Last week the Supreme Court reinstated the death penalty for the Boston Marathon terrorist Dzhokhar Tsarnaev.
This raises an important question: what should Christians think about the death penalty?
The topic never used to be controversial among Christians. But because our contemporary age has recast Jesus into a kind of soft, effeminate, hippy hair model, many have been led astray to think that the government killing another human being is contrary to God’s character.
Such a sentiment could not be further from the truth.
The Old Testament that Jesus followed (Mat. 5:17), which was inspired by His Spirit (1 Pet. 2:19-21), is clear that a large number of sins were to be considered capital crimes worthy of death in God’s Theocracy (Ex. 21). And this divine disposition toward the death penalty was not altered with the institution of the New Covenant.
The Apostle Paul makes this very clear in his letter to the Romans.
“Let every person be subject to the governing authorities. For there is no authority except from God, and those that exist have been instituted by God. Therefore whoever resists the authorities resists what God has appointed, and those who resist will incur judgment. For rulers are not a terror to good conduct, but to bad. Would you have no fear of the one who is in authority? Then do what is good, and you will receive his approval, for she is God’s servant for your good. But if you do wrong, be afraid, for he does not bear the sword in vain. For he is the servant of God, tan avenger who carries out God’s wrath on the wrongdoer.(Romans 13:1-4)
Paul affirms the government lawfully bears the sword. The Government sometimes has the right to use swords against evildoers. And not only does Paul affirm their right to do such a thing, but he even credits this, when done rightly, as being the very judgment of God.
The government is a tool in God’s hand bringing about God’s judgment on earth through the State. This is why we must celebrate the ruling of the Supreme Court; Tsarnaev needs to die.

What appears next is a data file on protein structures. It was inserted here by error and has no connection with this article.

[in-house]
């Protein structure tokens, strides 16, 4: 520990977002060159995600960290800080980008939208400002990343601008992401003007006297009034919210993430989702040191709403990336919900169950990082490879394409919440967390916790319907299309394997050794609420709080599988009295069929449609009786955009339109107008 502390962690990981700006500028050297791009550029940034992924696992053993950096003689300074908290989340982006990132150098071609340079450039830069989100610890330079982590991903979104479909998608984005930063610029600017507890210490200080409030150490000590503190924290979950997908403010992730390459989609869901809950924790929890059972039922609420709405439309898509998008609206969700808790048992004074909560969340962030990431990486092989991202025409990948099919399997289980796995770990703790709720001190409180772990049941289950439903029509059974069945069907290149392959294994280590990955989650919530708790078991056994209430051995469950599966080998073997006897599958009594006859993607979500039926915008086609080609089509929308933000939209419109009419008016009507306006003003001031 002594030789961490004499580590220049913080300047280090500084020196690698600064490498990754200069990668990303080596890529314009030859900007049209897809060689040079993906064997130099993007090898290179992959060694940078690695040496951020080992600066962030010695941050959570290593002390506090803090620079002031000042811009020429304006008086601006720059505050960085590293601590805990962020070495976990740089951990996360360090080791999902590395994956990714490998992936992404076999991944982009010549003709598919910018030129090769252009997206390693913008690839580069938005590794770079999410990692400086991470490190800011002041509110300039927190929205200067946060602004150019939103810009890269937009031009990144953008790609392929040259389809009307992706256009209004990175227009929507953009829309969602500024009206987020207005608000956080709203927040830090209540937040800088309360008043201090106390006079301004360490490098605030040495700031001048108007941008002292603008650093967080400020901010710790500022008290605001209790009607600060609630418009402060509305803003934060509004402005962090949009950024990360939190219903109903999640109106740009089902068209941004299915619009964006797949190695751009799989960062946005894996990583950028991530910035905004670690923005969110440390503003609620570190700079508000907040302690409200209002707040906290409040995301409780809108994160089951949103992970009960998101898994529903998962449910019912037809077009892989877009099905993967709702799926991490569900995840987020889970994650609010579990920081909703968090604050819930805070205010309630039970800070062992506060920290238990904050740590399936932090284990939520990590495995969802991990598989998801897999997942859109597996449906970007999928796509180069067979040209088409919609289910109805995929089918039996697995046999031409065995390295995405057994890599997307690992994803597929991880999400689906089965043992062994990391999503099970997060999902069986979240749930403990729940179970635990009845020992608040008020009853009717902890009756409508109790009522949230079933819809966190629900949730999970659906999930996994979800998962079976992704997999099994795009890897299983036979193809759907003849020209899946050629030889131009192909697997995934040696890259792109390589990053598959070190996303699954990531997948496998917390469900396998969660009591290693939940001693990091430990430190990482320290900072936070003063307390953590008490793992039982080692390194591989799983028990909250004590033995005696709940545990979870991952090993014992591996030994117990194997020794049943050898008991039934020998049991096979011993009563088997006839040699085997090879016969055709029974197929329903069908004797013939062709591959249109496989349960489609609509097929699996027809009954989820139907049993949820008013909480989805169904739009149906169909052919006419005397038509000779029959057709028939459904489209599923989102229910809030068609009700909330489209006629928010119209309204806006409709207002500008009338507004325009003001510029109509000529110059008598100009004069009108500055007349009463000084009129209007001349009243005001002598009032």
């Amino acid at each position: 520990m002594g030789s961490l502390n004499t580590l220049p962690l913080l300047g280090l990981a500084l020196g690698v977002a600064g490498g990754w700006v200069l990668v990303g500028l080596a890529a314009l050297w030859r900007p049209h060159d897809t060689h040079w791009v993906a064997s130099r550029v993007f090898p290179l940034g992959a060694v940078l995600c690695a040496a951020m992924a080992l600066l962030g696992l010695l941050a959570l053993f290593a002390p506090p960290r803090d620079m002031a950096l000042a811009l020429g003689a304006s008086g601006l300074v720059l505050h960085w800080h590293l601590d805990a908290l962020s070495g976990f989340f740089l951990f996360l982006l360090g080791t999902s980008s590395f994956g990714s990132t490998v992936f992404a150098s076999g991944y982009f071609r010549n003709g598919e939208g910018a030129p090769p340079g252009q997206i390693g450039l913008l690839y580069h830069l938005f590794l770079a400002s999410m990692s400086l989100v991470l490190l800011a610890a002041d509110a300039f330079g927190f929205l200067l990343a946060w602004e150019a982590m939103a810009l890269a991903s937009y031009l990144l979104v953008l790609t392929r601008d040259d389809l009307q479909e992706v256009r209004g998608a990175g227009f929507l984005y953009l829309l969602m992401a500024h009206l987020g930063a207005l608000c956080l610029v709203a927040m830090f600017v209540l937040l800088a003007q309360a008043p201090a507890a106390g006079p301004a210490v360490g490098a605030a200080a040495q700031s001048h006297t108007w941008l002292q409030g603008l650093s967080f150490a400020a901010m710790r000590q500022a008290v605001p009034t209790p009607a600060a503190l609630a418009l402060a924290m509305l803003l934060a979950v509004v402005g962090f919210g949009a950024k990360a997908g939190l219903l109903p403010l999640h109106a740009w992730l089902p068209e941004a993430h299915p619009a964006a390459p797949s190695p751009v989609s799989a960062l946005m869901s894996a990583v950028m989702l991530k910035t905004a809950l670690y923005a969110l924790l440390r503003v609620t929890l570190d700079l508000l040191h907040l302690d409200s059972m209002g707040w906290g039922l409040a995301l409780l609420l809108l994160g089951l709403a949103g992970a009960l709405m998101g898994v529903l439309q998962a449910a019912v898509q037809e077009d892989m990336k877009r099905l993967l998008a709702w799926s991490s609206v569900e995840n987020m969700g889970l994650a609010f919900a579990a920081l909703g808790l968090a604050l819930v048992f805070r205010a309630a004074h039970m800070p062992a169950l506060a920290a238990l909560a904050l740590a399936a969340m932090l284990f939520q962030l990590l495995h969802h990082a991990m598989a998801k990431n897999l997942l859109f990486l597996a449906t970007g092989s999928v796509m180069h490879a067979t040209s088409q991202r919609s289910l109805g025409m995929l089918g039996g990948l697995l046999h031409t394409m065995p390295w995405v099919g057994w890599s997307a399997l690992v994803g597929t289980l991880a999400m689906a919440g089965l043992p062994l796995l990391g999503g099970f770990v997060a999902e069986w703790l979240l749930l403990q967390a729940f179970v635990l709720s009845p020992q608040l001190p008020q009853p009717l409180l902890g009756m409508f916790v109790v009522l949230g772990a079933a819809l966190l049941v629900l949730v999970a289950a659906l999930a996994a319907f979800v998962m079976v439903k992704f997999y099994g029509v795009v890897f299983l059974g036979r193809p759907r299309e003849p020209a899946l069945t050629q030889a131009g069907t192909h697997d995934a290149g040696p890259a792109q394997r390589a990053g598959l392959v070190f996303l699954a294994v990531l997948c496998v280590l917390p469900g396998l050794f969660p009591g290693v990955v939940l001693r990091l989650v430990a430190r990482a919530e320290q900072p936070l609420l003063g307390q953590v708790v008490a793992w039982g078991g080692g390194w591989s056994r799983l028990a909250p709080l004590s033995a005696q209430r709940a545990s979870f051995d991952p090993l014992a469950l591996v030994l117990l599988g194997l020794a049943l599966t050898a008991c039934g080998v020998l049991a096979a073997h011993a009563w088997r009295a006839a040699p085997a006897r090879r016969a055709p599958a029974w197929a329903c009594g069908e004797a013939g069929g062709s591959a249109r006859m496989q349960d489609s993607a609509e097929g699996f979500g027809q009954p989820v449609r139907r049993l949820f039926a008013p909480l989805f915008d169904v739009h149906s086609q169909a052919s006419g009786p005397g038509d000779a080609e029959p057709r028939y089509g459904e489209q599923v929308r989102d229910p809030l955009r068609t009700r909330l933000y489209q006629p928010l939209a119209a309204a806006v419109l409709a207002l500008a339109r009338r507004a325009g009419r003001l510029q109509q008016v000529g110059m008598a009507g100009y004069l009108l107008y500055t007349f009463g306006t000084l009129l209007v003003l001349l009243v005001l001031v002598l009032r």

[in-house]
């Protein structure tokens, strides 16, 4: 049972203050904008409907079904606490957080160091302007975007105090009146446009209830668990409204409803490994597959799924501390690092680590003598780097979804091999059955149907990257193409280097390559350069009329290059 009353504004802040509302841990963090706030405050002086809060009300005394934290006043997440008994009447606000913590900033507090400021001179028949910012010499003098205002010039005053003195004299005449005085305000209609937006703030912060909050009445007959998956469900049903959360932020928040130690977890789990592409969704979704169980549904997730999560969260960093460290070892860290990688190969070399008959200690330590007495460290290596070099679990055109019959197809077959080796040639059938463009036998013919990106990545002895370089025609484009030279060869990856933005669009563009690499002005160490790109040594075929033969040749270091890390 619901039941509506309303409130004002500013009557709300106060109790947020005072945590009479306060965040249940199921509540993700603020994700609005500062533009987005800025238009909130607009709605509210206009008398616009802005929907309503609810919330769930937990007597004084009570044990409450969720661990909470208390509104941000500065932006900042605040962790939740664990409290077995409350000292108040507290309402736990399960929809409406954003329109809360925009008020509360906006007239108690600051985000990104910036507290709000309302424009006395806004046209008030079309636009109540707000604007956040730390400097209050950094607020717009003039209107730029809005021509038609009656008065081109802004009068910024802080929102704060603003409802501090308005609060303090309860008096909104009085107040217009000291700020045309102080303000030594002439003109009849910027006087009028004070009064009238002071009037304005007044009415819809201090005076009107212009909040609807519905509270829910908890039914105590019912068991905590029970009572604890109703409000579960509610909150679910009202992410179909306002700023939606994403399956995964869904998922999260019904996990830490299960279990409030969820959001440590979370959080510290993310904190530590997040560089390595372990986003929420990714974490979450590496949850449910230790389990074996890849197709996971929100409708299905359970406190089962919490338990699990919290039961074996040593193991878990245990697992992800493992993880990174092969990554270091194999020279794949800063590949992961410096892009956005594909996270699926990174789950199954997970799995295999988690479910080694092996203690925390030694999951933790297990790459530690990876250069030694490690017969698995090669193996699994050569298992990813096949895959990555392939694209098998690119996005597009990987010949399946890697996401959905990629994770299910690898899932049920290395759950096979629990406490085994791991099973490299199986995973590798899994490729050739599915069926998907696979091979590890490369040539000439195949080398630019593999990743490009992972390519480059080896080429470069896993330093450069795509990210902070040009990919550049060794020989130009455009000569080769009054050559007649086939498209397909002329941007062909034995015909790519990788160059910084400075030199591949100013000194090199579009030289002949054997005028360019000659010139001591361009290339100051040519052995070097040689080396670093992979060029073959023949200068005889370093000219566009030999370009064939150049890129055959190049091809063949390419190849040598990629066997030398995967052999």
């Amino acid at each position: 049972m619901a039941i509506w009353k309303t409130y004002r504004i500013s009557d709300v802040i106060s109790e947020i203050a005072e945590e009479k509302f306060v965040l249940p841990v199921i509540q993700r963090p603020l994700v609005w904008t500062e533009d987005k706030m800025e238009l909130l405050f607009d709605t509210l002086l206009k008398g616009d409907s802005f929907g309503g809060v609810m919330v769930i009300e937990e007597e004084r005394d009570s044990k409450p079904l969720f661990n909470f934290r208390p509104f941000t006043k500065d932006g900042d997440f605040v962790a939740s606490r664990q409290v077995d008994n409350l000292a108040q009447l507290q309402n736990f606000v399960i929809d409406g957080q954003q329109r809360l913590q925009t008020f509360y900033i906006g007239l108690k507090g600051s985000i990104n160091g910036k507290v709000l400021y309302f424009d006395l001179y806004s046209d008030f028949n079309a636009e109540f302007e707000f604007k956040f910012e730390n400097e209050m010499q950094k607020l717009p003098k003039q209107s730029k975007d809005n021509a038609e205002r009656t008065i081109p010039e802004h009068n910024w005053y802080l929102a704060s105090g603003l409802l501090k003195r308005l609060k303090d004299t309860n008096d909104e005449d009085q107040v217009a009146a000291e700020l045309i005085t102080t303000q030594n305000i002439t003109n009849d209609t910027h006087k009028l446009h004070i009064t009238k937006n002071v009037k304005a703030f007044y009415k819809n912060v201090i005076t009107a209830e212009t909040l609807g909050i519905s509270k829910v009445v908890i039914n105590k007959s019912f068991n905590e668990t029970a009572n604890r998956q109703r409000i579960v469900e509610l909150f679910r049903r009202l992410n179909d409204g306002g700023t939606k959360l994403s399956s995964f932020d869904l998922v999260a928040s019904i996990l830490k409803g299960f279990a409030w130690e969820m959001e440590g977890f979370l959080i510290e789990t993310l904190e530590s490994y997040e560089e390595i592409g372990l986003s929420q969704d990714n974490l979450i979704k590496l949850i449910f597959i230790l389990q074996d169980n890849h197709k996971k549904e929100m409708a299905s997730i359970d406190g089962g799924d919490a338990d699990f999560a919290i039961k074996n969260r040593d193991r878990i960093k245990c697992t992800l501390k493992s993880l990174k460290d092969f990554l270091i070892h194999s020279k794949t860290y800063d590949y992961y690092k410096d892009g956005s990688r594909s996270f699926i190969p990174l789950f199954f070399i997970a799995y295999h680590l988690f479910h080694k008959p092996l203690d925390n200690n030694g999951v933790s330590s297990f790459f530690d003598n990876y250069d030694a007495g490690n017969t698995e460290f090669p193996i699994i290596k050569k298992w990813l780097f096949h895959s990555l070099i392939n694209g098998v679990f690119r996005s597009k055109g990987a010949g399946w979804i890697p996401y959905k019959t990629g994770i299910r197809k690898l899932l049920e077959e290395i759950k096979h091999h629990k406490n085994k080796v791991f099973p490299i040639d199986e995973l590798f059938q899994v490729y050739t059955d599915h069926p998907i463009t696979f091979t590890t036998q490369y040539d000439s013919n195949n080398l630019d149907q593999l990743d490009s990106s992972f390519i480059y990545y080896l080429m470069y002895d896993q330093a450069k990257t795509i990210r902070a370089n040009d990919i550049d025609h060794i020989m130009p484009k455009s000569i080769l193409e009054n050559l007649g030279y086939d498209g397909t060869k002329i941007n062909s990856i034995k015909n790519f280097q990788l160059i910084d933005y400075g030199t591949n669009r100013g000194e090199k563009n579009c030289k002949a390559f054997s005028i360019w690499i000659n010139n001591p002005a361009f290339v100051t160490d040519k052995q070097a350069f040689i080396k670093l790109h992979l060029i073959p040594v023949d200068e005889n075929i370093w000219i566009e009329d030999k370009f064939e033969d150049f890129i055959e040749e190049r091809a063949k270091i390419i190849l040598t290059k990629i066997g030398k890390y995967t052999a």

This does not mean conclude this with glee. There is a difference in celebrating the serving of justice and taking delight in the death of the wicked. This is why, in obedience to Jesus’ commands to love our enemies, we certainly must continue to pray for Tsarnaev, that he would come to know Jesus Christ, and by faith and repentance be saved. But we can love him, forgive him, and pray for his salvation without sacrificing the human justice that must be served.
Matthew 5:17: “Do not think that I have come to abolish the Law or the Prophets; I have not come to abolish them but to fulfill them.
1 Peter 2:19-21: “For it is commendable if someone bears up under the pain of unjust suffering because they are conscious of God. But how is it to your credit if you receive a beating for doing wrong and endure it? But if you suffer for doing good and you endure it, this is commendable before God. To this you were called, because Christ suffered for you, leaving you an example, that you should follow in his steps.”
Exodus 21:12-13: “Whoever strikes and kills a man must surely be put to death. If, however, he did not lie in wait, but God allowed it to happen, then I will appoint for you a place where he may flee.”
Exodus 21:14: “But if a man schemes and acts willfully against his neighbor to kill him, you must take him away from My altar to be put to death.”
Categories: Resisting the Winds